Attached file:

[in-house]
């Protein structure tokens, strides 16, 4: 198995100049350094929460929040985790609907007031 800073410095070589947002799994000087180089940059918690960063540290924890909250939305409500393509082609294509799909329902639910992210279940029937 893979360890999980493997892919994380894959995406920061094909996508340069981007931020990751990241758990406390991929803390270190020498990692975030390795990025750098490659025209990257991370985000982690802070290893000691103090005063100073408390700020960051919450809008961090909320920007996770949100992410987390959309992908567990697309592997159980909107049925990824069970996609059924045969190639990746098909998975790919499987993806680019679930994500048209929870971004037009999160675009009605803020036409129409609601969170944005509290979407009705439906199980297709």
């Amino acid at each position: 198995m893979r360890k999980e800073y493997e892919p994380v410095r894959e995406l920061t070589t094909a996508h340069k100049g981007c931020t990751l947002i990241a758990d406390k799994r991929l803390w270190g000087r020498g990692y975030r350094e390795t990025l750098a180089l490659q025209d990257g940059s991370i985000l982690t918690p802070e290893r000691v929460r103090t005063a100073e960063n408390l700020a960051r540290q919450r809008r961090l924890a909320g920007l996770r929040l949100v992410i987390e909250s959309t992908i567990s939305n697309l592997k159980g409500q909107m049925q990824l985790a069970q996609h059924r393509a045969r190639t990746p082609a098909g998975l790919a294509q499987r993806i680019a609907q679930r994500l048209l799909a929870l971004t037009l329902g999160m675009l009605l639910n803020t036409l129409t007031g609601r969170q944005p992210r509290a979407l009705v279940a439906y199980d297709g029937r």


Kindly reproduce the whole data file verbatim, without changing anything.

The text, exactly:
[in-house]
């Protein structure tokens, strides 16, 4: 198995100049350094929460929040985790609907007031 800073410095070589947002799994000087180089940059918690960063540290924890909250939305409500393509082609294509799909329902639910992210279940029937 893979360890999980493997892919994380894959995406920061094909996508340069981007931020990751990241758990406390991929803390270190020498990692975030390795990025750098490659025209990257991370985000982690802070290893000691103090005063100073408390700020960051919450809008961090909320920007996770949100992410987390959309992908567990697309592997159980909107049925990824069970996609059924045969190639990746098909998975790919499987993806680019679930994500048209929870971004037009999160675009009605803020036409129409609601969170944005509290979407009705439906199980297709």
């Amino acid at each position: 198995m893979r360890k999980e800073y493997e892919p994380v410095r894959e995406l920061t070589t094909a996508h340069k100049g981007c931020t990751l947002i990241a758990d406390k799994r991929l803390w270190g000087r020498g990692y975030r350094e390795t990025l750098a180089l490659q025209d990257g940059s991370i985000l982690t918690p802070e290893r000691v929460r103090t005063a100073e960063n408390l700020a960051r540290q919450r809008r961090l924890a909320g920007l996770r929040l949100v992410i987390e909250s959309t992908i567990s939305n697309l592997k159980g409500q909107m049925q990824l985790a069970q996609h059924r393509a045969r190639t990746p082609a098909g998975l790919a294509q499987r993806i680019a609907q679930r994500l048209l799909a929870l971004t037009l329902g999160m675009l009605l639910n803020t036409l129409t007031g609601r969170q944005p992210r509290a979407l009705v279940a439906y199980d297709g029937r």